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Taking a metered and strategic approach to getting disruption-ready means making digital-grade change from the inside out.

Joe Ciancio

Managing Director

Maxsum Solutions

Transformation is probably one of the most over-used words in business, and now disruption is probably not that far behind. But despite the hype, digital disruption need not be a doomsday proposition for your business.

Yes – we need to keep adapting to survive; but has business ever really been any different? Yes – we need to be on the look-out for ways we can get out ahead of our competition; but isn’t that at the core of our business strategy anyway?

If we are honest, most of us are not in any way equipped to unleash our own disruptive business strategy, app or Uber-esqe service on the market anytime soon… But we do need to address why we are feeling the momentum to “change and change now”. Partly it’s due to the mind-spinning pace of technological and social change and the non-stop reportage of that change, but mostly is because of a persistent niggle we’re feeling – a very real sense that we are finding gaps in our business that were not even on our radar perhaps even a year ago.

But do we need to panic? Well not yet. But without a metered and strategic approach to getting change-ready as of now, we won’t be able to survive any disruptive tidal wave of the future, much less outrun it, or generate our own wave. Here are 6 steps to get you headed in the right direction.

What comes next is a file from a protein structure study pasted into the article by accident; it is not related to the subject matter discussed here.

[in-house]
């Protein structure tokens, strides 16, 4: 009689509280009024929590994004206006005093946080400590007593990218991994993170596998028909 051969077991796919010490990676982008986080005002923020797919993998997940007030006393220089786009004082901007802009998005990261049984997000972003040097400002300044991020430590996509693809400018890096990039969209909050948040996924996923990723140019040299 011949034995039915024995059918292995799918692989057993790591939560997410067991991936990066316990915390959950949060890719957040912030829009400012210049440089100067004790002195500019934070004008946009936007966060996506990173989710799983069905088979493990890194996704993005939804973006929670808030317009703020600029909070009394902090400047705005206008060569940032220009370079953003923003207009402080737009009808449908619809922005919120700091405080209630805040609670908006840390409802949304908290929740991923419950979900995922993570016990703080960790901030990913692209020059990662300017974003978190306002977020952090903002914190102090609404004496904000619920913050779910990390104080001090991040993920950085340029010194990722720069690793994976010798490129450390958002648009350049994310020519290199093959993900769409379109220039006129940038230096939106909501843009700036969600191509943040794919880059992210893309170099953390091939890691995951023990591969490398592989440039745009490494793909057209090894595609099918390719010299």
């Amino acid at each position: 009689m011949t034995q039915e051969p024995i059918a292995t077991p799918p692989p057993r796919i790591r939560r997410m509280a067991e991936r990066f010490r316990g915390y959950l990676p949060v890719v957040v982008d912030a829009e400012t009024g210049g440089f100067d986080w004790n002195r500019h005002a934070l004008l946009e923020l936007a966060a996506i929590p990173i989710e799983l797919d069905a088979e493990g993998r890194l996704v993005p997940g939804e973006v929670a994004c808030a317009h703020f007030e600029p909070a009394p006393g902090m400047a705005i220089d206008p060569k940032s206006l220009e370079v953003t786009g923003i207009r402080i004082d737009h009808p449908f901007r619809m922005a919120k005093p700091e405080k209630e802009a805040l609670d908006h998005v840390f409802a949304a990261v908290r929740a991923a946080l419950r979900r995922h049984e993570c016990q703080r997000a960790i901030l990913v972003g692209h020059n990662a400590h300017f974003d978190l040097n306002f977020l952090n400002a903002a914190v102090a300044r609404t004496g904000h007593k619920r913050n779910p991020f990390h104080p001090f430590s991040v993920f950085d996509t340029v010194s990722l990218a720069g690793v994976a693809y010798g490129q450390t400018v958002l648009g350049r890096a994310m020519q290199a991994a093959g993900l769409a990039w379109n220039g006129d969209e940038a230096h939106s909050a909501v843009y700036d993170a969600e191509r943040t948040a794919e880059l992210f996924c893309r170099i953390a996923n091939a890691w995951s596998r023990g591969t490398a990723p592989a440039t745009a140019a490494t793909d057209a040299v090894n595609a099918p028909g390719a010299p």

1. Get a reality check and mind the gaps

Lots of managers start talking about the need to transform their businesses or the threat they face from disruptors like a tidal wave is about to crash down on them. This sense of imminent doom might be fueled by ubiquitous media hype but sometimes it comes from a series of panic triggers that are just enough to throw us off our game: a few slow quarters, noticing our customers and industries disconnect and reconnect with products, services, our business or each other in new and sometimes baffling ways, customers starting to ask questions we’re not prepared for, things we have to seriously rework, retool or re-man before we take them back to the client…These triggers signal emergent gaps in your business that left unplugged will leave you in legacy land. It’s time to look for patterns in where you’re feeling the pain and work out where the digital-grade gaps are in your business.

2. Take a fresh look at your customer and what their habits are  

Outside our front door, the rise of the digital consumer means that customers are better informed than ever before; even more knowledgeable than the people paid to sell them the products they want in some cases. Acknowledging their authority is important and then using the tools they use, especially social media, to learn about their buying habits, behaviors and lifestyles to direct and hone their decisions is critical game-play going forward.

Within our businesses we have a lot of this information already (haven’t we been selling our services for x years already?). But now is the time to look at where and how that data is stored dormant in your organization and how you can unlock its potential to provide new insight and direction. Cue business intelligence and data analytics and what value they hold for your organization.

3. Recognize the blurred lines between industries